Graph 2 on the other hand represents more of an internal problem. You think it is an external problem because your back hurts, so you treat it just like in the example above with a hot bath, sauna, massage, mobility work etc.
But, you don’t get much relief. Maybe it feels a bit better for a day or two, or maybe even a week, but then you are right back where you started. This is when you need to ask yourself how is my digestive system really working? How are my kidneys and liver doing? What can I do to help my digestive system and organs?
Did you know that: Constipation can cause low back pain and often a deep pain into the hip.
If you are dehydrated your kidneys don't like it and you could feel tenderness and pain in your low back.
An overwhelmed liver will indirectly cause pain in your right shoulder.
Tired kidneys will refer pain to the area of your shoulders and neck.
Any kind of digestive issue can also cause neck pain via the X cranial nerve, aka the Vagus nerve.
The pancreas, our super hero of blood sugar regulation will refer pain in between the shoulder blades.
If you have already seen a couple of different physios, and a chiropractor, and so on and it doesn’t seem to have helped, finding yet one more will not “fix it”. By now you should have gathered that their working tools are not suited for your particular issue.
If you have had your problems for a longer period of time, and you cannot solve them with your usual methods, it’s time to be smart and start looking at the functions inside the body. Take responsibility for your own health, get involved in the solution, and figure out what you can do daily to help yourself.
Next week we’ll discuss this further by looking at two different case studies.
Don’t kill an ant with an atom bomb. Think more like a ninja, and make a better targeted effort instead. 😉
*The origin of your pain does not have to be (and seldom are) where you feel the pain, which is the symptom. If you only put band aids on the symptom but never look for the root cause (the origin) you might never solve the problem at hand. Assuming you didn’t just break your leg in an accident, then of course your pain is where the problem is!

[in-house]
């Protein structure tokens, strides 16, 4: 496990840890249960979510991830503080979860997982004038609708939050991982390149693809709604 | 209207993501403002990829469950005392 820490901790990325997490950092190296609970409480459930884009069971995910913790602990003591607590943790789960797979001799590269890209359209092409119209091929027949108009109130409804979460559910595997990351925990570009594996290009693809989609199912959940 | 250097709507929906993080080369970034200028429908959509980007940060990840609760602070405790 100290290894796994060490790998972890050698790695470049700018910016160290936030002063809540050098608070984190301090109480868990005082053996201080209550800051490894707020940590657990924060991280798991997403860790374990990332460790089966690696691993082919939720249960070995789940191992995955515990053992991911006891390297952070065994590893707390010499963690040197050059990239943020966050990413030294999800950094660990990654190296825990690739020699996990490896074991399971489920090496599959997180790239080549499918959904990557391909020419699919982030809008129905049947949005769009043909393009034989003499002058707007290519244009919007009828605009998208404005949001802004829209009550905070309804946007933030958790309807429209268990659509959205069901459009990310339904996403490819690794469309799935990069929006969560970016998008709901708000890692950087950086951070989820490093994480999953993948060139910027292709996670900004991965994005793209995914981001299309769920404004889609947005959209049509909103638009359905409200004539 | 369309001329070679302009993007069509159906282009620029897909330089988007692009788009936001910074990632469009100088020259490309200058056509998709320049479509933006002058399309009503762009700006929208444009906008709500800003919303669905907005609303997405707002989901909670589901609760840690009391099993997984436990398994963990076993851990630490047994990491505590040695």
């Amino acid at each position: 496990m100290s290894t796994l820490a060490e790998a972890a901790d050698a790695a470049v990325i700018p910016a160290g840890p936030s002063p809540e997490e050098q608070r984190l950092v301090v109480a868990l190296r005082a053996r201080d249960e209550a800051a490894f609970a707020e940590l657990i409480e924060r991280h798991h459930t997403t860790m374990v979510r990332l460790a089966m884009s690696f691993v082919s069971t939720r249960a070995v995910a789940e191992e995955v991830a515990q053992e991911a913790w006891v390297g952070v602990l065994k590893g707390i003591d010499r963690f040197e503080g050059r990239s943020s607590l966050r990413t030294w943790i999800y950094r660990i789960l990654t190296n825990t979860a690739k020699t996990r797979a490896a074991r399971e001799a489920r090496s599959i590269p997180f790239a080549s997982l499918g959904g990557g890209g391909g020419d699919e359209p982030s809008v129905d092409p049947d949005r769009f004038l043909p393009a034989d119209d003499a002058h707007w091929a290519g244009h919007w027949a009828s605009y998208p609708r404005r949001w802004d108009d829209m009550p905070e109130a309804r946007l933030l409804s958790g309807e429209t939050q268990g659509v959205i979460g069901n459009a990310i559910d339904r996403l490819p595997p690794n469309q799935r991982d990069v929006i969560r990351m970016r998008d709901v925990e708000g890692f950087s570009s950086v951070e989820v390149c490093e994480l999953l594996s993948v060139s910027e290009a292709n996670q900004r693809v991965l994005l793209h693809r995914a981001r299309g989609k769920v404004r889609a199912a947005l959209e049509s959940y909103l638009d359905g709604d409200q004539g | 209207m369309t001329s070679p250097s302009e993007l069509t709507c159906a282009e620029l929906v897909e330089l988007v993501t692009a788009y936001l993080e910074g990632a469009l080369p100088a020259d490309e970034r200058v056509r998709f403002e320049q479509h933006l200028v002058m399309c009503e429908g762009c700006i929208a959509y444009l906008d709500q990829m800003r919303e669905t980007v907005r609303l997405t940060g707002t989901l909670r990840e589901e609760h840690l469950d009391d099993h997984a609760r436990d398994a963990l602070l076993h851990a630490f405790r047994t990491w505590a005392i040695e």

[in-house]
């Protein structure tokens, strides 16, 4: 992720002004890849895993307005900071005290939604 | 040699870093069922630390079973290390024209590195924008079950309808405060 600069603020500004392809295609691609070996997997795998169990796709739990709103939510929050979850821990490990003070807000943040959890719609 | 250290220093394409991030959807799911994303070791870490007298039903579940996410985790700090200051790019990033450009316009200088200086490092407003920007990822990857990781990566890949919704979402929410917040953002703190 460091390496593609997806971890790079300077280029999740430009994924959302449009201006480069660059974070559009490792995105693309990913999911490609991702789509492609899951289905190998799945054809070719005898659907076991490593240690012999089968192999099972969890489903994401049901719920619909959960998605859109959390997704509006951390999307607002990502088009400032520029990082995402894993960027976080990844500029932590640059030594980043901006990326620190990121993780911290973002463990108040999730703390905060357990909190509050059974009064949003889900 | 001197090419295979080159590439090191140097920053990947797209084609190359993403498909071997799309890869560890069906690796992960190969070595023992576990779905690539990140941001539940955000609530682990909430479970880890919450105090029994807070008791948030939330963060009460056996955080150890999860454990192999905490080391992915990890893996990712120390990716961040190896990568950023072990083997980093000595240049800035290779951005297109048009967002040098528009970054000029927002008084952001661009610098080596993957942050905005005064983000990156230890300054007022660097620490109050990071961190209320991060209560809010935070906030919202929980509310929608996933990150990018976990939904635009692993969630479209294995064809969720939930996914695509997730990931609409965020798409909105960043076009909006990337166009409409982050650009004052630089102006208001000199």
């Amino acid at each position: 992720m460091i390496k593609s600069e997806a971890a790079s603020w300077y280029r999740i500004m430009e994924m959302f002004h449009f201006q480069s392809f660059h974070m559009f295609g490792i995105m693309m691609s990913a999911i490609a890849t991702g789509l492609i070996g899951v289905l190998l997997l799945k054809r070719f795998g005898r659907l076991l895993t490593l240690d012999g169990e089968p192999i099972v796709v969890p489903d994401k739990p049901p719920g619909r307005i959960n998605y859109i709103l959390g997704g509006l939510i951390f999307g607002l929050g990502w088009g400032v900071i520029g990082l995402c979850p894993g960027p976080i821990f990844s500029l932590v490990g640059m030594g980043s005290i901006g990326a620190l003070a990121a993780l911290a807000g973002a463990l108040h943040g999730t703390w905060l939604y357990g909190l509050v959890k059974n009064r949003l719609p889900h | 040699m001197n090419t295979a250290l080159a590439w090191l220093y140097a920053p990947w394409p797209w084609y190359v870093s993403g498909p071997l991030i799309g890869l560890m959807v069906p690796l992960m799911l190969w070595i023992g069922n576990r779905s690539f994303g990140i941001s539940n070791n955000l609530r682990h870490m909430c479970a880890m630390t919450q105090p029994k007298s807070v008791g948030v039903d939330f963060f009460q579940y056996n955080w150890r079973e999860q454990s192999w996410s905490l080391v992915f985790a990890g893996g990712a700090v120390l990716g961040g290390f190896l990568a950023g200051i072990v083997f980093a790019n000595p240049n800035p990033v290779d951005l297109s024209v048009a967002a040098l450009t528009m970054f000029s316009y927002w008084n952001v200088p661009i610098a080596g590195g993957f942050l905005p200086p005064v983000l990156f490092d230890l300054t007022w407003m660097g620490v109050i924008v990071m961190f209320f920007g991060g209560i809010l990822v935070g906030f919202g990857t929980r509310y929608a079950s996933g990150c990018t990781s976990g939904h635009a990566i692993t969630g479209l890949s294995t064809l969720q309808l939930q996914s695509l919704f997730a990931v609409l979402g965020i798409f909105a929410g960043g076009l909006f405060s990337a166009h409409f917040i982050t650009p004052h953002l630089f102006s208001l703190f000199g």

Constipation is a topic that we don’t really talk about, but that doesn’t make it any less important. Actually, being able to poop easily every day should be standard. It is a very important function within our body and it can immediately tell us a lot about the state ofour internal health.
So what does good bowel movement look like? The frequency should be once or twice a day. It should not take any effort, the shape should be like a large sausage, with the consistency of soft clay. Too frequent visits, just like too few, is an indication that something is off balance.
If you are not able to go daily you are constipated. If it also takes a long time and effort when you do go, then you should really pay attention. Your poop is your comprised internal garbage, and if it hangs out for too long in the large intestine it will cause problems. It’s like you have an open trashcan completely full, just sitting in your hallway. Within a short amount of time that garbage will make your whole house smell like s**t and nasty stuff might seep over the edges and spread into your house. Yuck!